- Create alone time for your spouse. It’s easy to become so busy with your kids that you forget about your significant other. Don’t let this happen — it’s a sure way to drift apart and lose that bond that led you to having a family together. Keep the relationship alive by getting a babysitter (maybe once a week) and doing something together, just the two of you.
- Let things go sometimes. I’m not always good at this, but it’s something I work on constantly: don’t always be so strict. Let things go. They’re kids — let them live. I have a tendency to be very strict about things, but I remind myself constantly that it’s not worth all the hassle to get on their cases about things. Instead, let things go, and just relax. They’ll turn out just fine in the end, as long as you love and support them.
- Make decluttering a family event. I like to set aside one day every few months when we go through all the stuff in our rooms and declutter. We do it together, and it can be a bonding time. We end up with trash bags full of junk, boxes full of stuff to donate or give to family, and in the end, much simpler rooms. It’s very satisfying.
- Spend quiet time at home. Often we get so busy that we’re on the road all the time, going to one thing or another. And when we have family time, that’s often spent on road too — going to movies or restaurants or other fun events. But that can be exhausting, and expensive. Instead, try to spend time at home as often as you can. You can watch a DVD instead of going to the movies, and pop some popcorn. You can play board games or go outside and play a sport. You can read to each other, or by yourselves, or tell stories. There are dozens of things you can do at home that cost nothing, and that are relaxing and fun.
- Create traditions. Kids love traditions, from holiday traditions to family traditions. My mom likes all our kids to come over before Christmas to make Christmas cookies, or come over before Easter to color eggs. The kids love those traditions. You might also create some traditions at your house, whether that’s a family dinner time, Family Meetings or Family Day, or anything that brings you together. If you make it a regular thing, and give it special importance, it will be a tradition, and it will be something your kids remember into adulthood.
- Make cooking and cleaning a family thing. Cooking and cleaning can be complicated things, and they can take your time away from your kids. Doing these activities as a family solves both problems — having everyone pitch in can really simplify cooking and cleaning, and it gives you quality time together while teaching your children valuable life skills. Make it fun — let them choose recipes, go shopping for ingredients with you. See how quickly you can clean the whole house — if my whole family pitches in, we can do it in about 30-40 minutes. Make everything a game or a challenge.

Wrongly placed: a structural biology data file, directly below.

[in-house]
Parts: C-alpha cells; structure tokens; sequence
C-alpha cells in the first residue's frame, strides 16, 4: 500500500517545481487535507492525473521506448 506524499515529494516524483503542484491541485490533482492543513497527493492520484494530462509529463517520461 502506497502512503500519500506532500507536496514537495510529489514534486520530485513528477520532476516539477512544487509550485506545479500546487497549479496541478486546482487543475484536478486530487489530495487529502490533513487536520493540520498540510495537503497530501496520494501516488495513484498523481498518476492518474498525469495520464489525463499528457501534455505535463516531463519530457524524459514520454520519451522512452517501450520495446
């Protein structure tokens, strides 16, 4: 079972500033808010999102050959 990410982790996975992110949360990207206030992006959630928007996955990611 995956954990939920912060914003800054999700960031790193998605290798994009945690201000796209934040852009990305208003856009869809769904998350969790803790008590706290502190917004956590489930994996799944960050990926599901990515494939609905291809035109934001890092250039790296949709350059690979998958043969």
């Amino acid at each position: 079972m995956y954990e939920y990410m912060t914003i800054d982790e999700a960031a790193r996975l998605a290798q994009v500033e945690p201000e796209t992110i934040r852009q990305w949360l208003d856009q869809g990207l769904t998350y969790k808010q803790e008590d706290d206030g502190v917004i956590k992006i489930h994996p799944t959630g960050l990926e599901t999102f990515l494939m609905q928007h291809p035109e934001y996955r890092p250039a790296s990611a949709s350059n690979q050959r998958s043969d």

- Reduce commitments. This tip applies to both your commitments and your kids’ commitments. If you have too many, your life will be complicated. If you reduce your commitments, your life will be simplified. It’s that simple. Make a list of all your family’s commitments and see which ones align with your priorities, and which ones are the most important. Which ones give you the most joy and benefit? And which ones just drain your time and energy without giving you much back in return? Keep the essential commitments — yours and your kids — and eliminate as many of the rest as possible.
- Get active. These days, kids can become very inactive (and unhealthy) with all the TV, Internet and video games they consume. Get them active by going outside with them and taking walks, going for swims, playing sports. My family likes to play soccer or kickball. Play freeze tag. If you run, let your kids run with you, at least part of the way. Get them bikes and go to the park. Do challenges, like races or pushup or pullup challenges. Make it fun, but get them active. How does this simplify your life? It means they consume less media, which in my opinion is a complicating factor. And even better, it gets them healthy in an inexpensive way, reducing your healthcare costs down the road.
- Focus on doing, not on spending. Too often we send messages to our kids about how to live life, based on what we do: we like to go shopping, and eat out, and go to the movies, and so our kids learn that having fun means spending money. We focus on material things, and therefore so do they. Instead, teach them (by talking but also by your actions) that what’s important is doing stuff, not buying stuff. Go for walks in the park, play outdoors, play board games, read, tell stories, play charades, cook and clean, go to the beach or lake, build stuff, wash the car. Spend quality time together, doing stuff that doesn’t cost money.
“You can learn many things from children. How much patience you have, for instance.” – Franklin P. Jones